Nutrition Tip Tuesday: Fat

For the most part, we all know carrying around excess body weight in the form of fat is going to put extra stress and strain on our system–even more so if that weight tends to be carried in the midsection where vital organs reside. If you are an athlete you also know this could affect your performance within your given sport. Even if you’re not an athlete training for a specific event, we all know we need to be mindful of how much fat our body is carrying around. BUT, this does NOT mean you’re to immediately eliminate all the fats from your plate, pantry, and refrigerator. Your body needs a bit of fat to function. Period. So, shall we dive in and learn a bit more about what fats are and how fat can actually be good for you body???

What exactly are fats? Lipids aka fats are a rich source of energy (9kcal/gram) and aid in the absorption of your fat soluble vitamins: A, D, E, and K. Fats consist mainly of “triglycerides”–which are primarily comprised of glycerol and three fatty acids. (The fatty acids are chains of hydrogen and carbon atoms–14-22 in length.) Each of these fatty acids is then classified further based on their chemical structure as being saturated fat, monounsaturated fat, or polyunsaturated fat.

Saturated Fats are “fully saturated with the maximum amount of hydrogen…” and are “hard at room temperature” (The Complete Guide to Sports Nutrition–Bean). Examples of these would include fat from animal products–butter, lard, cheese, and meat fat. Additionally, saturated fats can also come from processed foods–cakes, cookies, and pastries. Coconut oil and palm oil are also higher in saturated fat.

Monounsaturated Fats have a little less hydrogen and usually remain in a liquid state at room temperature, however, will solidify at a cold temperature. They’re thought to offer the greatest of health benefits as they’ve been reported to reduce LDL (low density lipoprotein) cholesterol (the type of cholesterol we don’t want building up within our bodies) without affecting HDL (high density lipoprotein–the type we do want to have as it helps the liver remove other types of cholesterol from the blood) cholesterol. Examples of these would include olive, almond, and rapeseed oils, avocados, olives, nuts and seeds.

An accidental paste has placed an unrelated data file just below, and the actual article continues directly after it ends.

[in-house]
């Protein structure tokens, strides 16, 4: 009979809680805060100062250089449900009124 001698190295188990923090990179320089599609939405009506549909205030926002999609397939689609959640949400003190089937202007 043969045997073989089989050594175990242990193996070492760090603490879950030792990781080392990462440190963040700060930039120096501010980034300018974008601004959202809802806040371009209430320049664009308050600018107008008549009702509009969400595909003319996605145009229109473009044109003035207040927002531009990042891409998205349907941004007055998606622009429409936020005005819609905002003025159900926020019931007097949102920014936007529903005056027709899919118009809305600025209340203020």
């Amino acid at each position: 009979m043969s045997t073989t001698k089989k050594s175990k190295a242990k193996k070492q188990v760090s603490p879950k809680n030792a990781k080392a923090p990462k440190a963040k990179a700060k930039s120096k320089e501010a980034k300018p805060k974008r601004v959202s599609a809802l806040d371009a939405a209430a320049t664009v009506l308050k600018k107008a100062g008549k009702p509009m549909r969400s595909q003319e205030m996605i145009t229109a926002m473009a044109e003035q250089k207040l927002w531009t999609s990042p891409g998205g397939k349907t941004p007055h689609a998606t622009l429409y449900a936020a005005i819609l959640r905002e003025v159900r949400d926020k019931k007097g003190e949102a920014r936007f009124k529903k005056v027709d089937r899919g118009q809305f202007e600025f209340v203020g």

Polyunsaturated Fats have the least amount of hydrogen and will remain liquid at room and cold temperatures. While these fats can also lower LDL and lower the potential risk for heart disease, they can also lower HDL. Examples of these would include vegetable oils, nuts and seeds and some oily fish.

We now know the three main classifications of fat, but did you also know there are essential fatty acids? Essential fatty acids are mandatory for growth, recovery, and overall health because they cannot be produced by the body and must come from external sources. Essential fatty acids (EFAs) are responsible for quite a bit within the body such as: helping to reduce lactic acid build up which then aids the recovery of sore muscles; helps the formation of healthy hair, skin, and the healing of wounds; and are found within each cell of the body. These are just a few of the tasks essential fatty acids tackle within the body–so you could say, the essential fatty acid is kind of a big deal. Examples of EFA Omega-3 are walnuts, chia seeds, flax seeds, edamame, and kidney beans.

Let us recap, shall we?

  • Our bodies need a certain amount of fat to function.
  • Fat provides the protection to vital organs and bones, as well as, insulation.
  • Fat helps to digest and absorb vitamins A, D, E, and K.
  • Ensure you’re consuming quality fat sources rich in essential fatty acids such as Omega-3 and Omega-6.
  • Be mindful of consuming too many saturated fats as they’ve been known to cause cardiac issues such as heart disease and some cancers.
  • 35% or less of total consumed calories should come from fat. (I know this could be bit of a feather ruffling statement. This is a recommendation from the RDA (recommended daily allowance). I am aware individuals practicing a true Ketogenic or Paleo lifestyle will consume substantially more than 35%. I simply would recommend to those contemplating a “Keto” or “Paleo” lifestyle, please consult with your physician prior to beginning to ensure your body is able to handle the higher intake of fats–especially if you or your family have a history of heart disease or certain cancers. Remember, there are many ways to follow a healthy lifestyle, but not all ways are healthy for all people.)

Just like carbs, fat has a purpose within our bodies. It’s when we begin providing our body with too much of a good thing, our body begins to save the “extra” for a rainy day. So, fat isn’t “bad” and it’s not out to get you and it too is not of the devil. Go out today, say yes to the avocado (yes, Chipotle we know it costs extra) and enjoy!

Until next time…



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